Bridging the Alternative Data Skills Gap

Asset managers worth their salt are continually on the look out for new ways to make the right investment decisions. Benchmark and reference data remains the key input for such decisions, but forward-looking investment firms are increasingly looking to alternative data sets to give them a competitive edge.

The term ‘alternative data’ covers a wide spread of information sources and includes that generated by mobile devices, satellites, CCTV, social media feeds, public records and the internet. By analyzing these ‘big data’ sets, asset managers hope to uncover hidden insights that will enable them to make the best possible investment decisions at any given moment.

However, as discussed at the recent Buy-Side Technology European Summit, the industry faces something of a skills gap that could act as a barrier to the uptake of alternative data. During a panel debate on the topic, Javier Rodriguez-Alarcon, European Head of Quantitative Investment Strategies at Goldman Sachs Asset Management, commented: “people need to have the specific skills to evaluate the data. Not everyone has the skills to build that infrastructure to evaluate big data”.

This is an important point, as the total spend on alternative datasets is projected to exceed $7 billion, by 2020, according to Opimas. Without the right data science skills, this investment will be largely wasted. Moreover, firms that have not been able to recruit people with the right skills may find they churn customers to asset managers that have improved their product performance by using alternative data successfully.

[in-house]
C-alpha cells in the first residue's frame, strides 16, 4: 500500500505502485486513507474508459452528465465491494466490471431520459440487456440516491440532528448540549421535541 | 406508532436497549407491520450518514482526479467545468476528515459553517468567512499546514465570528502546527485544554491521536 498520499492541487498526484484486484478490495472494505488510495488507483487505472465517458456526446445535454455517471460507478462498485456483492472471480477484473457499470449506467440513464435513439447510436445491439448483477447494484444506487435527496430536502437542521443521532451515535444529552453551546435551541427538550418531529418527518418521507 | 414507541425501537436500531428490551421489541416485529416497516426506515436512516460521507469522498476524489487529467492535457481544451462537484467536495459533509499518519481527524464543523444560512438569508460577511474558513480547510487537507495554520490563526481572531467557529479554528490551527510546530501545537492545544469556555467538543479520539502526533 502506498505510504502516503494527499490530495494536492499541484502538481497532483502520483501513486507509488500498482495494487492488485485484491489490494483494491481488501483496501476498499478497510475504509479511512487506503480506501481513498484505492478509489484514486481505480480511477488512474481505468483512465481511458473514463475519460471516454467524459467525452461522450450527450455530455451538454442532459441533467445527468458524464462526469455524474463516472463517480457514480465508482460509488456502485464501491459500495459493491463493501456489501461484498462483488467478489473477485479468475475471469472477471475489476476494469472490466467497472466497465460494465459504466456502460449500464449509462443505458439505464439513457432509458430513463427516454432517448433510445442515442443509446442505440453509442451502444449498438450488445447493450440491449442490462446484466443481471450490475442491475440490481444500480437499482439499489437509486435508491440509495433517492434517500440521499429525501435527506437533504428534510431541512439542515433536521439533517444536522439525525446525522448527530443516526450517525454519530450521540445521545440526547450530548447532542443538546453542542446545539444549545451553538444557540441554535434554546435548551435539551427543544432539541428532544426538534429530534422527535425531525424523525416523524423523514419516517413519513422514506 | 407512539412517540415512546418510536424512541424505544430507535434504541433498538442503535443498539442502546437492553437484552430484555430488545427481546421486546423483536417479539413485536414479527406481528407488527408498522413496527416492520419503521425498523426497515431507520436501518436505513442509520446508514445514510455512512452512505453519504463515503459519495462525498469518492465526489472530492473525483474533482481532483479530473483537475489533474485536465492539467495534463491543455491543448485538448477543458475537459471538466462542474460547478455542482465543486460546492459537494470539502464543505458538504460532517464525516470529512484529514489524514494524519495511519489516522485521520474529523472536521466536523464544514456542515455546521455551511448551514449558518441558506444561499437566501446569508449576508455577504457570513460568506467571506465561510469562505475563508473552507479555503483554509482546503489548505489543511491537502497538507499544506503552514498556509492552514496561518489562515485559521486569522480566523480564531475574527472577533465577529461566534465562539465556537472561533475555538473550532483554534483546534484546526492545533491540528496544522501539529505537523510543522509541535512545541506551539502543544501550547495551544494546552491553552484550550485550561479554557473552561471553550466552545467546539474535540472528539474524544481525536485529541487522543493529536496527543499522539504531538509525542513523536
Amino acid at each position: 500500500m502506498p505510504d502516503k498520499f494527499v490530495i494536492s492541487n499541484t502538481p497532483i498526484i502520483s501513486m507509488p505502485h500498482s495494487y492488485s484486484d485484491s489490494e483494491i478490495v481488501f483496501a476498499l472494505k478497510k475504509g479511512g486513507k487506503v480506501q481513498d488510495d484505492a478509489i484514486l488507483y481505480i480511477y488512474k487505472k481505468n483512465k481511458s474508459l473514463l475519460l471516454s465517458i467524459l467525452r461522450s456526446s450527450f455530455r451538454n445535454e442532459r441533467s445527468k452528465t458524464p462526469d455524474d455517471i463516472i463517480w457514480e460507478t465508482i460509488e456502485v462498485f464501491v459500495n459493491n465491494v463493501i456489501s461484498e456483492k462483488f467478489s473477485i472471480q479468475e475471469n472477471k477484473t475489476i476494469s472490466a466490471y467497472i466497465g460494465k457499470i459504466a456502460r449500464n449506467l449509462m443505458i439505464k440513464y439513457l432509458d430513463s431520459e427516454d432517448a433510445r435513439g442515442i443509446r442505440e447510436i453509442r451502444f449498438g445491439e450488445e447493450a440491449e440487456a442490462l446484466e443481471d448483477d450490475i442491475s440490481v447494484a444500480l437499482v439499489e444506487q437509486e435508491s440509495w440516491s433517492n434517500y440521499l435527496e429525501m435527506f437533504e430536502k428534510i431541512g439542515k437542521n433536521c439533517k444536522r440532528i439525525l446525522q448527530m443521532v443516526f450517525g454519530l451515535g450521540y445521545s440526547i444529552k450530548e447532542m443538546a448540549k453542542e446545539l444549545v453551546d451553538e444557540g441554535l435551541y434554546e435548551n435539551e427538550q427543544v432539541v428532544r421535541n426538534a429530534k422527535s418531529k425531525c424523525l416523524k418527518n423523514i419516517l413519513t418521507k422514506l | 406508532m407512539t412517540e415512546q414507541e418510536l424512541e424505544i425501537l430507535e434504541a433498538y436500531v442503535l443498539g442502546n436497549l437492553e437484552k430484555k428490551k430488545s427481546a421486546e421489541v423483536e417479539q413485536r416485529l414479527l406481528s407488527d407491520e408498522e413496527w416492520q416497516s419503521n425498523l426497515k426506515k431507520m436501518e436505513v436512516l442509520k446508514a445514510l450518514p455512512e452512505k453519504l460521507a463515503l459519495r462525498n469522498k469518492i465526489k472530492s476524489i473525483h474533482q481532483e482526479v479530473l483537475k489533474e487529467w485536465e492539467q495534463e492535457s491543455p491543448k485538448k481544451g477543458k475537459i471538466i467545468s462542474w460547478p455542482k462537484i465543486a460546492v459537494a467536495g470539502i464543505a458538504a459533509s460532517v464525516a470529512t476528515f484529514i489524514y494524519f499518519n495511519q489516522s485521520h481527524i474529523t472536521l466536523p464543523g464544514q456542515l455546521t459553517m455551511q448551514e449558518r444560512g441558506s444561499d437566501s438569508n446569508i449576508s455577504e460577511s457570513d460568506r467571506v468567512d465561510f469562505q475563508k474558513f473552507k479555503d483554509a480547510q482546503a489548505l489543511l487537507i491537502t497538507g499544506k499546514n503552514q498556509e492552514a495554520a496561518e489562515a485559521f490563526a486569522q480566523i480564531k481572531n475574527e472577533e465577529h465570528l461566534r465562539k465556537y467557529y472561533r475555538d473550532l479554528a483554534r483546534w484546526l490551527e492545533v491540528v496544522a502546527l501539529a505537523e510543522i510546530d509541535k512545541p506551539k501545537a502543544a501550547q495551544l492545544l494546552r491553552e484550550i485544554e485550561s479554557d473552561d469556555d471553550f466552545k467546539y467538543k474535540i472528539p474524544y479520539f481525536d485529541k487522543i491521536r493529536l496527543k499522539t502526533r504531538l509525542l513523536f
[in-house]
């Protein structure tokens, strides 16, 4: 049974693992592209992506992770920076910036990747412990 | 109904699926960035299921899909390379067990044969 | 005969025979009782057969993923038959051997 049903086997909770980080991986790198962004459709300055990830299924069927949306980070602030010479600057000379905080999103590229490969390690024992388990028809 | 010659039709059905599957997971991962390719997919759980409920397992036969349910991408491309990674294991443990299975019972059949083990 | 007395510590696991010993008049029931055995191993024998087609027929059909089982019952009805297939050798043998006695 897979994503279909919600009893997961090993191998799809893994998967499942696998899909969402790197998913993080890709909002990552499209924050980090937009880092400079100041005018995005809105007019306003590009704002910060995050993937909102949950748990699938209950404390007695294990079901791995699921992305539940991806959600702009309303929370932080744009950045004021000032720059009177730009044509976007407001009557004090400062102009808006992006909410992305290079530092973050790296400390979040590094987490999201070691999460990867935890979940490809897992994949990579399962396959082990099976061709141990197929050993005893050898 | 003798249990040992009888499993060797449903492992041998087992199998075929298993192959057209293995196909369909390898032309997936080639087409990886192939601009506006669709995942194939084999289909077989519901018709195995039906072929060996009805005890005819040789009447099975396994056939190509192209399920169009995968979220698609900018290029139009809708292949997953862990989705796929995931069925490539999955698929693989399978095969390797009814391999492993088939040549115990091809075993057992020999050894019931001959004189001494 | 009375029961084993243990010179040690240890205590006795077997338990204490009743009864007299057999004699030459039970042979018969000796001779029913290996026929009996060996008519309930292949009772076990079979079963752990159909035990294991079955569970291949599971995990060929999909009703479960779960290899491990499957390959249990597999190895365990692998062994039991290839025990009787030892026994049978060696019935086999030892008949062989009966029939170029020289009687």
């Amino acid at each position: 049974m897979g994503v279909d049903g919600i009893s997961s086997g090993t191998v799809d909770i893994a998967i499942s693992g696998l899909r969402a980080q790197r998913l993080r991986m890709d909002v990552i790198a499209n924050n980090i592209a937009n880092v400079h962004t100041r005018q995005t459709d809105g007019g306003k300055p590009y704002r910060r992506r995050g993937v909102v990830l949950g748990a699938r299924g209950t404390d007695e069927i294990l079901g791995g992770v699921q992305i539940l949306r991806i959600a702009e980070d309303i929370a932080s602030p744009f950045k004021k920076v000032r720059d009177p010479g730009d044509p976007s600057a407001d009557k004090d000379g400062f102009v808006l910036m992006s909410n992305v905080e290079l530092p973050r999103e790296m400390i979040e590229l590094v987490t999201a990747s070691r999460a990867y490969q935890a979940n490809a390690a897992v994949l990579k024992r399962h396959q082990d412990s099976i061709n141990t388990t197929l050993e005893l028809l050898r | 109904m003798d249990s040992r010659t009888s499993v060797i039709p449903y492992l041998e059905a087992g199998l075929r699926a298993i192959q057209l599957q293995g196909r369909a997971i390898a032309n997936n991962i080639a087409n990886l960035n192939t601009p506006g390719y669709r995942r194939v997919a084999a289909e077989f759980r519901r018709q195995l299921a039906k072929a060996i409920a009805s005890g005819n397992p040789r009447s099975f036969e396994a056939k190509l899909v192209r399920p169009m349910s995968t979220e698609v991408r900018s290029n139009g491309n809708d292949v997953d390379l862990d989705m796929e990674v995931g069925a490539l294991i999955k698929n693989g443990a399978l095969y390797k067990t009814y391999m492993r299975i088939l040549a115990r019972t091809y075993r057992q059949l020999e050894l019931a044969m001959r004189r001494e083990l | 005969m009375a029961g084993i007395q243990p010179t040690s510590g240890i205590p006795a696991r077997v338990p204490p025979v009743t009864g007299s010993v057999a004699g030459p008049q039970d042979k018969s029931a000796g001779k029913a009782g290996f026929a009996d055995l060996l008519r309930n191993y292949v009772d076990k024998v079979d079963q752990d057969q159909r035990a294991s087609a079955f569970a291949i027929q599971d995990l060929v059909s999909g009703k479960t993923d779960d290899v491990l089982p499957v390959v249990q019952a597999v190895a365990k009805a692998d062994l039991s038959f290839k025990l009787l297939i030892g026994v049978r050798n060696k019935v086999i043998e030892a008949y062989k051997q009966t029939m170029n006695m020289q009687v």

The good news for asset managers is that this skills problem can be overcome. However, to do so, firms will need to be willing to embrace new partnerships with technology and data providers. What is required is a cultural shift away from the traditional approach to technology and IT, where everything was built and run in-house, towards a managed data services model.

By working with a managed data provider, such as RIMES, firms can tap into a pre-existing source of data science expertise. This approach is significantly more cost effective than increasing in-house teams, as managed service providers can leverage economies of scale to keep costs low. Moreover, instead of having to buy new alternative data sets outright, firms can simply pay for access to datasets owned by managed service providers. This allows them to keep capital costs low while still being able to benefit fully from alternative data – and traditional benchmark data too, for that matter.

The data management challenge is only going to increase over the coming years as asset managers search for new ways to differentiate and drive cost efficiencies. Managed data services are increasingly showing themselves to be the best data solution for these requirements; providing the easiest and most cost-efficient way for firms to source the high-quality data they need to improve decision making.



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